Can lifestyle changes help relieve heartburn?

DEAR DOCTOR K: Can lifestyle changes help relieve my heartburn?

DEAR READER: Heartburn is an uncomfortable burning sensation that radiates up the middle of your chest. It results from a condition called gastroesophageal reflux disease (GERD), or "reflux." With GERD, stomach acid surges up into the esophagus, the "swallowing tube" that connects our mouth to our stomach.

Is psoriasis linked to arthritis and heart disease?

DEAR DOCTOR K: My doctor thinks my arthritis and heart disease are connected to my psoriasis. Is this possible? I thought psoriasis was a skin condition.

DEAR READER: Psoriasis (pronounced so-RYE-uh-sis) is named for an ancient Greek word meaning an itchy or scaly condition. It is classified as a skin disease, but psoriasis is the result of an immune system abnormality that can cause problems throughout the body. With psoriasis, white blood cells of the immune system become overactive.

Is it dangerous to have shingles a second time?

DEAR DOCTOR K: A couple of months ago, my wife had shingles. The rash spread to her face, near her eye. This went away without treatment, but the doctor said it could return. If it comes back, does this pose any special danger?

DEAR READER: It sure does. Beyond the pain and discomfort that shingles can cause anywhere in the body, when it gets near the eye it can threaten eyesight. Shingles is caused by the varicella-zoster virus (VZV). This is the same virus that causes chickenpox. Once you have had chickenpox, VZV quietly remains in your body's nerve tissues and never really goes away.

What is the best treatment for cubital tunnel syndrome?

DEAR DOCTOR K: I have cubital tunnel syndrome. What's the best treatment for it?

DEAR READER: Cubital tunnel syndrome is a trapped or pinched nerve problem, much like its better-known relative, carpal tunnel syndrome. Cubital tunnel syndrome occurs when the ulnar nerve gets compressed. The ulnar nerve extends from the spinal cord in your neck to your forearm and the pinky side of your hand. The nerve passes through a series of passageways, or tunnels. The tunnels are composed of tough layers of fibers that can pinch the nerve running through them.

What is the outlook for someone as Alzheimer’s progresses?

DEAR DOCTOR K: My mother has Alzheimer's disease. What should I expect in the coming years?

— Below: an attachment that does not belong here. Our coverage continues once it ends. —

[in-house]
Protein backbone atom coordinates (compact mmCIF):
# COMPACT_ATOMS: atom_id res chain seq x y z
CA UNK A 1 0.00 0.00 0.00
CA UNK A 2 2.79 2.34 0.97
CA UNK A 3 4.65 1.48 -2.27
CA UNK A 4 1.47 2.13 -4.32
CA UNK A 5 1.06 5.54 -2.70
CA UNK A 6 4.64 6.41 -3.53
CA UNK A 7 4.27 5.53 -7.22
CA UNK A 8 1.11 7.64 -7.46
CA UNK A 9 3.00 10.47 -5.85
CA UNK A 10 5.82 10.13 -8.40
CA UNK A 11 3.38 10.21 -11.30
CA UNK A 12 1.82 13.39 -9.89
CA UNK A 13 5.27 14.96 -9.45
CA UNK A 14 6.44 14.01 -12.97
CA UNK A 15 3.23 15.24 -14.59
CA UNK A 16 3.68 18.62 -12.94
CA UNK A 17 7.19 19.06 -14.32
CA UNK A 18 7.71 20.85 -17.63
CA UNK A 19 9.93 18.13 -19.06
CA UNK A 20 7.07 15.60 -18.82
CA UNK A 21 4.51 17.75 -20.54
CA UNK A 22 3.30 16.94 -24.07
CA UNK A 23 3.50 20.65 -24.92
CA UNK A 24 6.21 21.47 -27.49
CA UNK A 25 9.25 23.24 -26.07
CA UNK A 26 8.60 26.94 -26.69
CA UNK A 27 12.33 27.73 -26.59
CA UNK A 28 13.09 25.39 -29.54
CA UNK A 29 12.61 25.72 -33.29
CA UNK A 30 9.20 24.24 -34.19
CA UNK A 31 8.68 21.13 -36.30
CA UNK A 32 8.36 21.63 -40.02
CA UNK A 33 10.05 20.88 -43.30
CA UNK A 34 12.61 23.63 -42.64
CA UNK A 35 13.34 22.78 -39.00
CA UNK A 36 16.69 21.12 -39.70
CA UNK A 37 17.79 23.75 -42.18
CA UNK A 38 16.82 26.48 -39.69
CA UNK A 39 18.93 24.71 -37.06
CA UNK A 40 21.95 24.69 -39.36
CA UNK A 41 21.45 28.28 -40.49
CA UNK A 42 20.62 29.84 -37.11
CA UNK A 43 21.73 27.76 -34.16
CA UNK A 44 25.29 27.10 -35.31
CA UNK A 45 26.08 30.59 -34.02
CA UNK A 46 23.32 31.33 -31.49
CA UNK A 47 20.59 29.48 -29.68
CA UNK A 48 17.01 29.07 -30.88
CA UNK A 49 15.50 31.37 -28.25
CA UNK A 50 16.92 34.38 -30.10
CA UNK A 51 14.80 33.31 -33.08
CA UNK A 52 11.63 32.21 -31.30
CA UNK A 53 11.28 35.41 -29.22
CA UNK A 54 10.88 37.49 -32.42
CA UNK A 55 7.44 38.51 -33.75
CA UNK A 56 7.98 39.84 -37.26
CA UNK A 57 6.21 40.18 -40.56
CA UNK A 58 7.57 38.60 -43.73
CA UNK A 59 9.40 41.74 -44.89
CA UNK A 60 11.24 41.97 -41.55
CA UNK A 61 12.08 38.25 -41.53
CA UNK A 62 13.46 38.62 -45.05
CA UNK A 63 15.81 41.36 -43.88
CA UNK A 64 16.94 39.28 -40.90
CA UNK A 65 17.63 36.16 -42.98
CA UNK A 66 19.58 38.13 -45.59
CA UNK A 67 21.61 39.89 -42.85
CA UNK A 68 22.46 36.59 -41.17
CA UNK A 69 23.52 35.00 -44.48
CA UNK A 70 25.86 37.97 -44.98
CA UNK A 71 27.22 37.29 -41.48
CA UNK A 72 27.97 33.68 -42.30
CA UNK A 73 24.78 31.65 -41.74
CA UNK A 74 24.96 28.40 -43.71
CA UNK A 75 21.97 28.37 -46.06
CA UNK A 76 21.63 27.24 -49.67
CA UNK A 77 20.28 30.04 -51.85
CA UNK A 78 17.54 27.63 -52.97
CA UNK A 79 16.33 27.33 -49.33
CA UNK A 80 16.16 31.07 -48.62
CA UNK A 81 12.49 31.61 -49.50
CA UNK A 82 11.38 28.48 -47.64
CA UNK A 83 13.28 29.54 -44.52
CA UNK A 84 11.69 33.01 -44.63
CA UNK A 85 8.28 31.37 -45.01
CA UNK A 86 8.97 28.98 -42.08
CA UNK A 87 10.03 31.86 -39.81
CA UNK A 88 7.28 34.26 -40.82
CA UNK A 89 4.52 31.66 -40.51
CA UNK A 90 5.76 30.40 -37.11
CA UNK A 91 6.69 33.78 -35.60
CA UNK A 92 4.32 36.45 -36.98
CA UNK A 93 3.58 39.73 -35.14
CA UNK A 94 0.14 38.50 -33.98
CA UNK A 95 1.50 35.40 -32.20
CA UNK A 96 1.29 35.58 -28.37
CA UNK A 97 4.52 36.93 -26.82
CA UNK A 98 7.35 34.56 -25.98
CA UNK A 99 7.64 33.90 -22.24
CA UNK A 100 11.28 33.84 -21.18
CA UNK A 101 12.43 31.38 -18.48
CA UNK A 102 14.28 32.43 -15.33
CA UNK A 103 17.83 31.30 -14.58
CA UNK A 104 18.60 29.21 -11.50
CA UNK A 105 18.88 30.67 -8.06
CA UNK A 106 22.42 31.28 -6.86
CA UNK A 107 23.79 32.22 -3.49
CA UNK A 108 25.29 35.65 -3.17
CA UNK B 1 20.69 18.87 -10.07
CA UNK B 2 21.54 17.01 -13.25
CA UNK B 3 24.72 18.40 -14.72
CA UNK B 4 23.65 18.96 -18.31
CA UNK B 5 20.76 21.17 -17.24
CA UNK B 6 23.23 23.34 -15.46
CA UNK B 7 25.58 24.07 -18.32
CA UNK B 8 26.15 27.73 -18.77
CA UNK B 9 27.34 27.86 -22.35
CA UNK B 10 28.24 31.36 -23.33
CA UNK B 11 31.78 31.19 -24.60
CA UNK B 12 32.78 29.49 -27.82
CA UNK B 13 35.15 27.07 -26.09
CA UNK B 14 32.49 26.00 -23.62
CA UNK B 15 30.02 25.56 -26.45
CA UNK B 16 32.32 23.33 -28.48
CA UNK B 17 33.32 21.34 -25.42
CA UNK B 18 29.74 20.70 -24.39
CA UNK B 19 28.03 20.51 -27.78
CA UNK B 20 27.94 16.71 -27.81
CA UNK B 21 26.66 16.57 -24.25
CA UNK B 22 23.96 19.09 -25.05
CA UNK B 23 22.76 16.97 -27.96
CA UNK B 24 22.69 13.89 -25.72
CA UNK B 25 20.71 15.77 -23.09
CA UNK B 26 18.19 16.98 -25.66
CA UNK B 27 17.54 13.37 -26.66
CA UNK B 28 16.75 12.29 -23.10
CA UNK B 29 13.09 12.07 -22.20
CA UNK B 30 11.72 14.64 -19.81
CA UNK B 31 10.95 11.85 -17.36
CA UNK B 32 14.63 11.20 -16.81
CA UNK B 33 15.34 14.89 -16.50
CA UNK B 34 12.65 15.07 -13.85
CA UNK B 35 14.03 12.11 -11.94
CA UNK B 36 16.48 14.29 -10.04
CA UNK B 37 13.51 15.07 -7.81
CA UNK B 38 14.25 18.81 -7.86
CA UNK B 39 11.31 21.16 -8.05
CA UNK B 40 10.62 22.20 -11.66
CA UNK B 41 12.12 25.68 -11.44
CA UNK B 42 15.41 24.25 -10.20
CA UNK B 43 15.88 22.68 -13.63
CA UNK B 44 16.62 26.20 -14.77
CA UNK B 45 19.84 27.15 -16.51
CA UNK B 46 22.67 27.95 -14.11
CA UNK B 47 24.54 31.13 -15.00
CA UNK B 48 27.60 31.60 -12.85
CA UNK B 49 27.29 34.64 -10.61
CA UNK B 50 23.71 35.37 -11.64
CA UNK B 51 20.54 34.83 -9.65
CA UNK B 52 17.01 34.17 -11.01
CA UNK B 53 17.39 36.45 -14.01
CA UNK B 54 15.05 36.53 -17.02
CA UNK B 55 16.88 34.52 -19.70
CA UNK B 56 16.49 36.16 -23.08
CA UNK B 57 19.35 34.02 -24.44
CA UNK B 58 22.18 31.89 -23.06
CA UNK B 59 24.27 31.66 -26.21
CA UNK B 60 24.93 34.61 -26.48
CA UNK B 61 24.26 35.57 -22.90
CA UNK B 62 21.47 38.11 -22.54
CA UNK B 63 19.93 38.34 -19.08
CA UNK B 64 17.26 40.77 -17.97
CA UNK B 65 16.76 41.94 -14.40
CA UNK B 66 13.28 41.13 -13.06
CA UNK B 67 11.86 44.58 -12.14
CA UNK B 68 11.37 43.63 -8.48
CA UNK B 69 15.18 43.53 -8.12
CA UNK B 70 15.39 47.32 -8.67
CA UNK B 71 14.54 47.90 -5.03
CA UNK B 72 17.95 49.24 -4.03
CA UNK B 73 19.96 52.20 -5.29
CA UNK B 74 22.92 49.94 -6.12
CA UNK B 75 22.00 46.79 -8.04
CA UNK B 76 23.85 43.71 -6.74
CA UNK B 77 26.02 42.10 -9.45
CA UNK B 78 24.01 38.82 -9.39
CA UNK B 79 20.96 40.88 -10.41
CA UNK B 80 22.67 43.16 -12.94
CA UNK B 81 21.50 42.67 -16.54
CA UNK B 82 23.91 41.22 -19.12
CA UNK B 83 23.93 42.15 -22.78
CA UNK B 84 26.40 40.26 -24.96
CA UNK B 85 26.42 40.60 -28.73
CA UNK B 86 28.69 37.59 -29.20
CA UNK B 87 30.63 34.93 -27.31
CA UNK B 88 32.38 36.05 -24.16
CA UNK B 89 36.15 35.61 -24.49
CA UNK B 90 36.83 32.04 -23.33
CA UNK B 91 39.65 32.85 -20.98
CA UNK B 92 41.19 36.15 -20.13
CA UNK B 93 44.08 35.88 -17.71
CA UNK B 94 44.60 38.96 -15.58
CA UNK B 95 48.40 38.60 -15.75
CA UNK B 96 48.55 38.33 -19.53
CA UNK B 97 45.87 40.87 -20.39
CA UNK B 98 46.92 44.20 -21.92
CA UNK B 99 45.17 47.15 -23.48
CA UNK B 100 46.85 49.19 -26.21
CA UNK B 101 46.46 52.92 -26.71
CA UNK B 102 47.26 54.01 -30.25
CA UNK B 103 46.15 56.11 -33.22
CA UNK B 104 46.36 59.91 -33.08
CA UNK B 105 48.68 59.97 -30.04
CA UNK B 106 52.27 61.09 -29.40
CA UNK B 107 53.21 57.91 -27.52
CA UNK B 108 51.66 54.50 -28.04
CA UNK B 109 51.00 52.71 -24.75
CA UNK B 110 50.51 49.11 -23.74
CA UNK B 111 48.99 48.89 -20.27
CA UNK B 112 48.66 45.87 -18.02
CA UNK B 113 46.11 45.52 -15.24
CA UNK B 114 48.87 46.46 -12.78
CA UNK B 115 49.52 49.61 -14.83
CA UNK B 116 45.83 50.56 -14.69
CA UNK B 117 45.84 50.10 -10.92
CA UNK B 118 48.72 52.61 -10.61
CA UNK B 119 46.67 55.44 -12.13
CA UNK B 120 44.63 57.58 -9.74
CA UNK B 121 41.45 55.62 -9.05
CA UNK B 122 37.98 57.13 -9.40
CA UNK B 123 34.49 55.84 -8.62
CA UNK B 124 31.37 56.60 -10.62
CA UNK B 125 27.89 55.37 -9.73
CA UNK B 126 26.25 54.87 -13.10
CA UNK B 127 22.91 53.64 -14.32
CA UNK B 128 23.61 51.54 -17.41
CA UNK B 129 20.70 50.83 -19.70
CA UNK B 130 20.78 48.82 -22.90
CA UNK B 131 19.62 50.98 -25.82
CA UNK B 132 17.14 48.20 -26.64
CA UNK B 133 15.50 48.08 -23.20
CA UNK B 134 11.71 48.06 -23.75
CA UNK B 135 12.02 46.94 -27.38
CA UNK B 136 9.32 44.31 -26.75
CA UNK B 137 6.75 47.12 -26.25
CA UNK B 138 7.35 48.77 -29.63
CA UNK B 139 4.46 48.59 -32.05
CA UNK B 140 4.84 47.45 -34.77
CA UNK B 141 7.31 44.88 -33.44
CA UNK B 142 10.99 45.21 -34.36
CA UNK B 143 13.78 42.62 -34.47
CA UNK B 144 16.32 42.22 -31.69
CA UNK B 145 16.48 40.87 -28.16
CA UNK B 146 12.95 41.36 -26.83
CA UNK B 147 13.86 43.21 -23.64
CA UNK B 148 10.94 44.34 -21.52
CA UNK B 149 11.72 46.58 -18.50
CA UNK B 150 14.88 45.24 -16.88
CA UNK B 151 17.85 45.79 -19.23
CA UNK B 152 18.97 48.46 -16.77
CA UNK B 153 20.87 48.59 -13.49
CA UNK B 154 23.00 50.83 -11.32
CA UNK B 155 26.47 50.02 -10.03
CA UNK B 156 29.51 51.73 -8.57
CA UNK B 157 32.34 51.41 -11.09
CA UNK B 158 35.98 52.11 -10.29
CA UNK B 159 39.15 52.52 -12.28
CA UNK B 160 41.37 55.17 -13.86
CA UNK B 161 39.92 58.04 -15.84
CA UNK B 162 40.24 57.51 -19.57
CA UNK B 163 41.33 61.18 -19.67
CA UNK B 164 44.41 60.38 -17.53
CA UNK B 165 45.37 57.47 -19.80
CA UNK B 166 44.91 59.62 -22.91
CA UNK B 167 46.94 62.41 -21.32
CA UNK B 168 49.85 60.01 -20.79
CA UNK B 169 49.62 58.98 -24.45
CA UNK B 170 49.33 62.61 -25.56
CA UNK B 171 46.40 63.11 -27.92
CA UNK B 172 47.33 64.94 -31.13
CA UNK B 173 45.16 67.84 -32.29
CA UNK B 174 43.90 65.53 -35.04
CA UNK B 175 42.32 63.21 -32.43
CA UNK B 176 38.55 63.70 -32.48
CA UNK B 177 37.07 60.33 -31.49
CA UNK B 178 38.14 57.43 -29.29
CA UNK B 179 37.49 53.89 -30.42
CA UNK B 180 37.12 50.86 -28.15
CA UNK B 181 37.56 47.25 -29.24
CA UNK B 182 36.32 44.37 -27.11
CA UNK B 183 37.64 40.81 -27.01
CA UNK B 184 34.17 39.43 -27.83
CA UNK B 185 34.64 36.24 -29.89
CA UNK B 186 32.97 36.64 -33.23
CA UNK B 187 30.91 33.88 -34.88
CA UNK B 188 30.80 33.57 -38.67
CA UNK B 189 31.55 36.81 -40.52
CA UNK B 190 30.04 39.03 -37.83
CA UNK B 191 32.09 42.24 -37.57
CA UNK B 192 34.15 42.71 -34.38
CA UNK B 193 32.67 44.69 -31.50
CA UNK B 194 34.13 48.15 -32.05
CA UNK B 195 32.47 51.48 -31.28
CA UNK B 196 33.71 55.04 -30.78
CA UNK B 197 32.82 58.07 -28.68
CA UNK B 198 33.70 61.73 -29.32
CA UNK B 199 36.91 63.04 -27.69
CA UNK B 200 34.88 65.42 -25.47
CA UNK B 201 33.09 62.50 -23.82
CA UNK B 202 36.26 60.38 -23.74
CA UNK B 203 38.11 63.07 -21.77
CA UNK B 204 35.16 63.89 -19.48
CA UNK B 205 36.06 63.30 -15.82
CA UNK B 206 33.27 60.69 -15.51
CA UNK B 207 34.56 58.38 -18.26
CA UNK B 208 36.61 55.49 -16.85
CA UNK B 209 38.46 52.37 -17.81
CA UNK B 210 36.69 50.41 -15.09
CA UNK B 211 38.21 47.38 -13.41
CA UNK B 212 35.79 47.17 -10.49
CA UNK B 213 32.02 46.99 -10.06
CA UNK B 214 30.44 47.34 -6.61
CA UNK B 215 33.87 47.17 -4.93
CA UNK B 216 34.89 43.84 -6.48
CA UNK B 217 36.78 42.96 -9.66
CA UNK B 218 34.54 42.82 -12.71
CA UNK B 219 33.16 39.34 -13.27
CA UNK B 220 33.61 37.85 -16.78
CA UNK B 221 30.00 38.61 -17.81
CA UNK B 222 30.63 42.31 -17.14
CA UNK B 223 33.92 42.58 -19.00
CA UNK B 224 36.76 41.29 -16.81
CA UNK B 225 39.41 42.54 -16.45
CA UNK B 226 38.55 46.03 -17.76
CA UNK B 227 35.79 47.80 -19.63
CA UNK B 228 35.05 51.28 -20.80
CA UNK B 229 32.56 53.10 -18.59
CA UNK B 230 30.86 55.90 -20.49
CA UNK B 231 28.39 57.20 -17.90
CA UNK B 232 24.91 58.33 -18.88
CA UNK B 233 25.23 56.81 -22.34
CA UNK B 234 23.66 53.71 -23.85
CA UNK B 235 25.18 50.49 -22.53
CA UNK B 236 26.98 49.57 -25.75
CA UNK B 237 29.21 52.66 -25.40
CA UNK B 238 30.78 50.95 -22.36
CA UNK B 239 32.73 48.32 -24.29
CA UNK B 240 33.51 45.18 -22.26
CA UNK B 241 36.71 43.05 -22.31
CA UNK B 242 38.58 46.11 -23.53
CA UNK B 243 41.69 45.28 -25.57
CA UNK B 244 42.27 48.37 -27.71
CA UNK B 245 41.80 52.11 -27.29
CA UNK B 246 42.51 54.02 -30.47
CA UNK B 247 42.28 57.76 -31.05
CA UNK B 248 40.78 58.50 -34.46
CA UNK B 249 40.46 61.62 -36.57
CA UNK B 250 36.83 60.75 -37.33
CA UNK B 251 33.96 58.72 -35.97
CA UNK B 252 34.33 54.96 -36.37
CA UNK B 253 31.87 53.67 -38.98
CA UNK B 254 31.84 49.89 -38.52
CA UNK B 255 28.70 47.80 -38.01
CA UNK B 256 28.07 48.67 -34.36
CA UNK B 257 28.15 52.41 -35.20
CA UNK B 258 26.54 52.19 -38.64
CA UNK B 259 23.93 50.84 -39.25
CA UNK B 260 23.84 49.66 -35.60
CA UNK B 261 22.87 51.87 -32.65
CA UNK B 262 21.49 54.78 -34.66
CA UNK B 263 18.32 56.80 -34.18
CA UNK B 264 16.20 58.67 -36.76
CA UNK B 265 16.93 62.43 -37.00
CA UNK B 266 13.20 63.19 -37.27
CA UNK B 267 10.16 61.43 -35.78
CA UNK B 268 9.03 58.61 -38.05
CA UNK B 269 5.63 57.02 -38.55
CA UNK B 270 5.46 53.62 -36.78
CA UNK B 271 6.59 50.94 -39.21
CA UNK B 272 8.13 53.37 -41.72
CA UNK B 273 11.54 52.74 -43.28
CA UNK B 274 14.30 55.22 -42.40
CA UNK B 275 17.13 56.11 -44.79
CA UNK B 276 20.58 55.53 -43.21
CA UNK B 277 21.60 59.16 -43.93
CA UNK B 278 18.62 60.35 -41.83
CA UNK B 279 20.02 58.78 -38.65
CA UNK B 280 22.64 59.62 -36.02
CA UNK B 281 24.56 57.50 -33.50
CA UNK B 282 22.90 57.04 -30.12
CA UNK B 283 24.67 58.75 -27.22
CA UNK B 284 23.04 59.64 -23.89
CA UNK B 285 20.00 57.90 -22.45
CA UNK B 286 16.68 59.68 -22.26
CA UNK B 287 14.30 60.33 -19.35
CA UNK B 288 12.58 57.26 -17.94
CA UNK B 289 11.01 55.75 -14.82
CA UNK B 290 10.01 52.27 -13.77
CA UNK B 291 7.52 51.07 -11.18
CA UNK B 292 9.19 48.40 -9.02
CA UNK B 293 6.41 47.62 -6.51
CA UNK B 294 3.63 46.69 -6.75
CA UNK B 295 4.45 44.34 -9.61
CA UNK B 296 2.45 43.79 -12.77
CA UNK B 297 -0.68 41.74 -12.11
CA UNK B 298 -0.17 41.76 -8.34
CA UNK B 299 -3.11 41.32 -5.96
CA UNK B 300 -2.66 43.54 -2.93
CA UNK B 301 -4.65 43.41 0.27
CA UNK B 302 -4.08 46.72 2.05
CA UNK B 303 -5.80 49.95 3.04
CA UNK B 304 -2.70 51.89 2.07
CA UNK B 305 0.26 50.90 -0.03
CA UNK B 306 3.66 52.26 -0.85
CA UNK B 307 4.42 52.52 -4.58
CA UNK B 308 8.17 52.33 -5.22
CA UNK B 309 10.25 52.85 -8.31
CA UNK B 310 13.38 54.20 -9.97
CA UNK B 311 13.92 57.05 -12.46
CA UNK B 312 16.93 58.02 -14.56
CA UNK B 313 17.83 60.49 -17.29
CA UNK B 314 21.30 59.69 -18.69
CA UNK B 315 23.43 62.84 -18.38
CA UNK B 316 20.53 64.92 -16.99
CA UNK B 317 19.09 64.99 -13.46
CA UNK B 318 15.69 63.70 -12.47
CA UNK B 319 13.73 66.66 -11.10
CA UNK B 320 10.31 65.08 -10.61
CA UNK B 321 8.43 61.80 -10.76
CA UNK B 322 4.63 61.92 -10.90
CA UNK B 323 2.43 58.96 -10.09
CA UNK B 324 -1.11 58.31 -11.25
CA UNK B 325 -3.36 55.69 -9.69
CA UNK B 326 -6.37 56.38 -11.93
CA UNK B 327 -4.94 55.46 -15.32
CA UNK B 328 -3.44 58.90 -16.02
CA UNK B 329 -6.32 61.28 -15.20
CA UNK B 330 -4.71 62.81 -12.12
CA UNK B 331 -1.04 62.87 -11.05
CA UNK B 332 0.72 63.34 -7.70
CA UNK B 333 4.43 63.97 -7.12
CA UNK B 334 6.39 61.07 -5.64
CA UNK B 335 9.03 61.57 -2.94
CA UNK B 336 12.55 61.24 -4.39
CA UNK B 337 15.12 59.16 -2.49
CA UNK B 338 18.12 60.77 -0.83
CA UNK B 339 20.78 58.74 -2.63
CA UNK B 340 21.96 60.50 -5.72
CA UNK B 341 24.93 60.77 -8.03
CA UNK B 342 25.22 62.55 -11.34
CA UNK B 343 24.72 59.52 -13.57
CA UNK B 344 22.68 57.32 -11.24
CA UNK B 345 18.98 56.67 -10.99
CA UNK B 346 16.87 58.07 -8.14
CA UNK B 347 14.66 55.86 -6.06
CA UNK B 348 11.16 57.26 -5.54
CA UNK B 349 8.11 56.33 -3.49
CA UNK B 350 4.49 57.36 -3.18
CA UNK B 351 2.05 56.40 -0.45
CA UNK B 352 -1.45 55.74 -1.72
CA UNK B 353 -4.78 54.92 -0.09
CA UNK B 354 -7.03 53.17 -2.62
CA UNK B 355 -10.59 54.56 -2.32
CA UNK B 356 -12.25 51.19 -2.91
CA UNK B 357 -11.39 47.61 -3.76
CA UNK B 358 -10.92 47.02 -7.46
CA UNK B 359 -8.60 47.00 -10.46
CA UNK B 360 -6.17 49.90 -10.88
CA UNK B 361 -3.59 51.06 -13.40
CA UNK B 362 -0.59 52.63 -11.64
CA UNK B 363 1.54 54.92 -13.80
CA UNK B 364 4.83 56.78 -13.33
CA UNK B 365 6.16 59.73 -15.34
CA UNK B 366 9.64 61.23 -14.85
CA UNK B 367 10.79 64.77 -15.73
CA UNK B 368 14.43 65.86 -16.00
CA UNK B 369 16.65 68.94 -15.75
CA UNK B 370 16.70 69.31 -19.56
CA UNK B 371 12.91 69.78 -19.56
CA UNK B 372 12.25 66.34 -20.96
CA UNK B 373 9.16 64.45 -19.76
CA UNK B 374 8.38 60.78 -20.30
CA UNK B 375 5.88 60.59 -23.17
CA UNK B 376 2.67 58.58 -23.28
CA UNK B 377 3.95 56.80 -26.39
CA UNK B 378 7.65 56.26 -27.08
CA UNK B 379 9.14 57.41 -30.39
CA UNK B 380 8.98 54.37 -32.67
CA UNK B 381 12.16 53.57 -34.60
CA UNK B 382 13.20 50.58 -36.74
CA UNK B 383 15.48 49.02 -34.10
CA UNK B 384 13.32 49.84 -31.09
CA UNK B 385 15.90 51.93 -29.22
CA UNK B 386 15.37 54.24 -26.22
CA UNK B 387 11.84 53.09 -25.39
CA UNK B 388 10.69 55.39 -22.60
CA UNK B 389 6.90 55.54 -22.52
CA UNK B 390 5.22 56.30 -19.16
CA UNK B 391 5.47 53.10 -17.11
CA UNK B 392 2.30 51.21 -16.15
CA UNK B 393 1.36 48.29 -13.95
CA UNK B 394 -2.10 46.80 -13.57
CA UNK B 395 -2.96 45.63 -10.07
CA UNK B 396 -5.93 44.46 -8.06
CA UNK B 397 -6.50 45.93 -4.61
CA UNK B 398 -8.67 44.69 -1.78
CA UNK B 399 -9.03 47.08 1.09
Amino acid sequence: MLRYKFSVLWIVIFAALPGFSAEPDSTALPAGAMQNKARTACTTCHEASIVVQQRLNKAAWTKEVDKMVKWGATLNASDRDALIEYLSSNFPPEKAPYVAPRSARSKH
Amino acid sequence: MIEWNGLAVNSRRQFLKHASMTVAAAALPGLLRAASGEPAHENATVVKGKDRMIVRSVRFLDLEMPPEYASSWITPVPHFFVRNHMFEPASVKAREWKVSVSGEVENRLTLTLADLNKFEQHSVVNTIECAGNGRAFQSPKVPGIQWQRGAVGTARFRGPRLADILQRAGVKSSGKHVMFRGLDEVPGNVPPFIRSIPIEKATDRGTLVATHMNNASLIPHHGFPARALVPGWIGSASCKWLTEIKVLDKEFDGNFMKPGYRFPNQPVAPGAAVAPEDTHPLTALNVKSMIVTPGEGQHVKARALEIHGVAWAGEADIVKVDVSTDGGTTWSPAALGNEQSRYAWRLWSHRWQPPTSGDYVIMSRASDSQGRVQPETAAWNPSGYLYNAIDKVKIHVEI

DEAR READER: It's impossible to predict exactly how Alzheimer's disease will affect someone. Symptoms of the disease, and how quickly they progress, can vary widely from person to person. In some people, for reasons we don't understand, the disease progresses very slowly.

What nicotine replacement options can help me quit smoking?

DEAR DOCTOR K: I've been trying to quit smoking with nicotine replacement patches, but it hasn't worked. Any suggestions?

DEAR READER: Smoking may be the toughest unhealthy habit to break, but it is possible. There are more ex-smokers in the United States today than there are smokers. There are two main obstacles that make cigarettes particularly hard to quit: First is the physical withdrawal from nicotine. Second is the psychological withdrawal from a habit that has become part of your daily routine.

Who should NOT get the shingles vaccine?

DEAR DOCTOR K: You've written about who should get the shingles vaccine, and why. Are there any groups of people who should not get the shingles vaccine?

DEAR READER: I'm glad you asked because, yes, there are groups of people who should not get the vaccine. Shingles is a painful skin rash, often with blisters, that lasts from two to four weeks. Its main symptom is pain, which can be quite severe. For some people, the severe pain of shingles continues long after the rash clears up. Called post-herpetic neuralgia, this condition can last for months, or even years. It can be quite debilitating.

Is there a new way to perform CPR?

DEAR DOCTOR K: I thought CPR involved chest compressions, breathing into a person's mouth and checking their pulse. But my daughter told me that the "new" CPR involves only chest compressions. Is this correct?

DEAR READER: That's right. Since 2008, the American Heart Association has recommended "hands only" cardiopulmonary resuscitation (CPR) if an adult suddenly collapses. Cardiac arrest is usually to blame when someone collapses and stops breathing. It occurs when the heart's electrical system malfunctions. The heart beats rapidly and chaotically -- or stops beating altogether. The person stops breathing and becomes unresponsive.

Can an alkaline diet help prevent cancer?

DEAR DOCTOR K: I've heard that an alkaline diet can help prevent cancer. Is this true?

DEAR READER: I wish it were, but it's not. So-called alkaline diets do not fend off cancer. That's because it's nearly impossible to change your body's pH by changing what you eat. Let me back up for a minute. Every day our bodies perform any number of intricate balancing acts. One of them is to make sure the body's fluids, tissues and cells don't get too acidic or, at the other extreme, too alkaline. As you may remember from high school chemistry, acidity and alkalinity are measured as pH.

Is there a nutritional difference between frozen and fresh produce?

DEAR DOCTOR K: I'm trying to eat more fruits and vegetables, but I don't have time to go to the grocery store every week. So I stock up on frozen produce. Am I missing out on any nutritional benefits by eating frozen instead of fresh?

DEAR READER: For taste, variety and quality of nutrients, recently picked local produce is the way to go. But if fresh produce is inconvenient or beyond your budget, frozen fruits and vegetables provide plenty of nutrition. Fresh fruits and vegetables are indeed more nutritious, but the difference between fresh and frozen produce may not be as stark as you think. Researchers at the University of California-Davis found that: